August 31, 2021 - 4 min read
Digital asset custody can be a complex business, but there are some simple principles that can help you improve security when it comes to handling crypto assets. Through our advisory service, we’ve been sharing these principles with our clients for the last few years.
One of the most important insights we can offer is this: upgrading your digital asset security needs to be done holistically. In order to ensure total security of your assets, you need to ensure that all of the components that make up your digital asset custody chain are secure in themselves. And often, the weakest point is the most visible one:the device that you use to create and sign transactions.
Thankfully, we created a solution to this issue. A dedicated security device like Ledger Vault’s Personal Security Device (“PSD”) can, in effect, dramatically improve your security and your resilience. In this article, we’ll look at how it does that, and why it’s so important.
In order to understand the importance of using a dedicated security device, it is instructive to recognize how digital asset custody platforms operate in a standard use case.
The average custody chain consists of many different types of devices held and managed by your company, by those you do business with, and by third-party suppliers: servers, desktop clients, and smartphone apps.
The underlying issue here is that any asset chain is only as strong as its weakest link. With that said, fully secure custody of crypto assets can only be fully achieved with the elimination of a single point of failure.
And though plenty of companies have realized this, and shrewdly invested in asset systems that offer enhanced security, plenty of these same institutions are using this custody technology via retail grade tools like smartphones, desktops, and laptops.
This means that for many organizations, hardware devices now represent the single biggest source of vulnerability to asset custody systems. The consequences of this can be severe. Just last month, the Nova Scotia Department of Internal Services published a report about a serious data breach that occured three years ago. In the attack, criminals robbed thousands of sensitive documents from the provincial Freedom of Information Access website. This effectively gave them access to the personal details of thousands of Canadian citizens. The cause? Compromised personal smartphones used by employees.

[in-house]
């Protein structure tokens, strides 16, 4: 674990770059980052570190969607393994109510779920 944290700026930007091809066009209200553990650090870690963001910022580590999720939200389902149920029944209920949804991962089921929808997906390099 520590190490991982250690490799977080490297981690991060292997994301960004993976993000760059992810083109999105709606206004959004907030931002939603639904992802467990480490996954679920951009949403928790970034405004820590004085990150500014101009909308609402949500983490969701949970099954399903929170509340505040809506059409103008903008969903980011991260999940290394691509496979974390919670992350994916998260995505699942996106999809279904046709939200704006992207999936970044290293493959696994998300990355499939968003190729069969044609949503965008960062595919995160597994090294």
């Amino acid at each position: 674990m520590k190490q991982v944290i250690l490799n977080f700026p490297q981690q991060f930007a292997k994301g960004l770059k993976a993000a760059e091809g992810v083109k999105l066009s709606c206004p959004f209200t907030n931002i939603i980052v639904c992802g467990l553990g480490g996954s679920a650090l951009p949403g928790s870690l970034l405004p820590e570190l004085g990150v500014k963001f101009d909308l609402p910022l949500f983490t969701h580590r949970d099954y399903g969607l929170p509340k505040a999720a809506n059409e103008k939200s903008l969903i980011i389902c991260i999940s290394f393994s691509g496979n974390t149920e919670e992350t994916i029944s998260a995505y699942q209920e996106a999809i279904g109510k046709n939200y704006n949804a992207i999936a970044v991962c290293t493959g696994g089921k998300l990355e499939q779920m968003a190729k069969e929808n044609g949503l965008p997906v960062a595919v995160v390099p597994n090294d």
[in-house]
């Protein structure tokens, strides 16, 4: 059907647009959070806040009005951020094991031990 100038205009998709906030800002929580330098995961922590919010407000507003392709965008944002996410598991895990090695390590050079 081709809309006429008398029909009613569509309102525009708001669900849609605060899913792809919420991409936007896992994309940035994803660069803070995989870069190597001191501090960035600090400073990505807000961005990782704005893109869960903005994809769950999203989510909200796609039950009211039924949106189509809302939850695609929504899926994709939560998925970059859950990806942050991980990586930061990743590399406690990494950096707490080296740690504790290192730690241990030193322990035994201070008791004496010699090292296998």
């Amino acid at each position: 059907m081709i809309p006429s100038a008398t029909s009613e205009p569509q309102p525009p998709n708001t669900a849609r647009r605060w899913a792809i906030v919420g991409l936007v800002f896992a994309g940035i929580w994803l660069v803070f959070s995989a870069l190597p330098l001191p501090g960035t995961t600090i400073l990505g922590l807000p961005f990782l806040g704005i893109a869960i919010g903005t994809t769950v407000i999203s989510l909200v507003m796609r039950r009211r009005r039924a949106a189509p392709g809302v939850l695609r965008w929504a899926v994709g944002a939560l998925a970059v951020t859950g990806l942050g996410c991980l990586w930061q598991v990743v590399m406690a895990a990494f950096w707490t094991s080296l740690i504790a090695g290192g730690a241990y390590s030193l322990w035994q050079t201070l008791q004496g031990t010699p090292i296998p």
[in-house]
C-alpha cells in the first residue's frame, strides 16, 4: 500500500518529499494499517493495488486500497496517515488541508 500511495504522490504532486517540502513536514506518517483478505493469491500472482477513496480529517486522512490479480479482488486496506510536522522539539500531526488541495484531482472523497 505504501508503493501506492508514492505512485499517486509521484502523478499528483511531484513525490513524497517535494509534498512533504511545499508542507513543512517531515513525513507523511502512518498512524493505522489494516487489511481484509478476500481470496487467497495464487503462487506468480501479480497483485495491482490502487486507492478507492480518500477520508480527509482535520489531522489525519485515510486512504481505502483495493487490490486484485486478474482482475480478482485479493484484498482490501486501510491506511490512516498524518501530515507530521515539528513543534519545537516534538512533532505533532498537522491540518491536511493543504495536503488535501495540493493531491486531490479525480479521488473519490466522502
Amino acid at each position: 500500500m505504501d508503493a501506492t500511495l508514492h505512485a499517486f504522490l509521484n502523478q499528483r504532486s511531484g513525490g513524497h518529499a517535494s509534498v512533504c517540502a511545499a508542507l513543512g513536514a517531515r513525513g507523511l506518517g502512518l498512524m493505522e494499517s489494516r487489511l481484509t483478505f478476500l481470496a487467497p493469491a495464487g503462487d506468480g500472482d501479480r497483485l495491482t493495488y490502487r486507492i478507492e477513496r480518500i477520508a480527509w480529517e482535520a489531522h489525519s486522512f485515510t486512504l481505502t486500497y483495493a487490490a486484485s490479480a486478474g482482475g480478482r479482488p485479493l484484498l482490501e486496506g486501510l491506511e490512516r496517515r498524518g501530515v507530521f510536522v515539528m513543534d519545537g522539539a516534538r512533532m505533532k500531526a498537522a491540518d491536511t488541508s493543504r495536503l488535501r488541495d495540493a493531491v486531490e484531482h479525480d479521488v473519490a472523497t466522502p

Consumer-grade hardware devices present a major threat when it comes to asset custody. That’s because they are simply not built with security in mind. In fact, most device manufacturers have long prioritized connectivity over security, and this has left the average device riddled with security flaws.
Most banks now require customers to authenticate using multi-device systems or second factor authentication for precisely this reason, and many offer their customers dedicated security devices to protect access to high-worth accounts. Given this, it’s surprising that it’s taken so long for those who hold and manage cryptocurrency to adopt a similar approach.
This is particularly true given that most of the sensitive parts of a cryptocurrency transaction are handled by consumer devices. Businesses must provide sensitive information as a component of each transaction process. This information can be as simple as data on how many BTC will be sent to whom, but can also contain personal information that can reveal the identity of crypto holders.
This step represents the simplest vulnerability for criminals. Managing a large crypto asset portfolio will necessarily involve working with sensitive data – whether this is changing the recipient address, changing the receiving address, or more complex management processes. And whenever such a change is made, these data are vulnerable to exploitation.
These concerns led us to develop the concept of “Trusted Display”. Digital asset custody solutions without a trusted display are easy targets for cybercriminals. This is because they are easy to manipulate and corrupt, such as “spoofing” transaction authorizations or changing wallet contacts’ addresses.
Our Personal Security Device (“PSD”) leverages Ledger’s proprietary trusted display technology. It allows customers to verify any request’s accuracy before signing. What you see is what you sign. The secure channel to HSM cannot be corrupted and therefore what is shown on your PSD is exactly what is being signed. This ensures that users always have a trusted place to insert their details.
Our PSD creates a secure path between the platform and the user and one that is free from tampering. You can also use Ledger’s PSD to display transactions summary, validate information for both recipient and sender of crypto, and authenticate actions.
Here at Ledger, we believe that more flexibility doesn’t have to mean more rigidity, and we’re proud to provide all our customers with a PSD to protect their assets. It’s innovation like this that has led to us becoming a recognized leader in the industry, and why we are trusted by some of the largest crypto companies in the world. You can have further information on this topic in "The Importance of the Trusted Display and Secure Execution"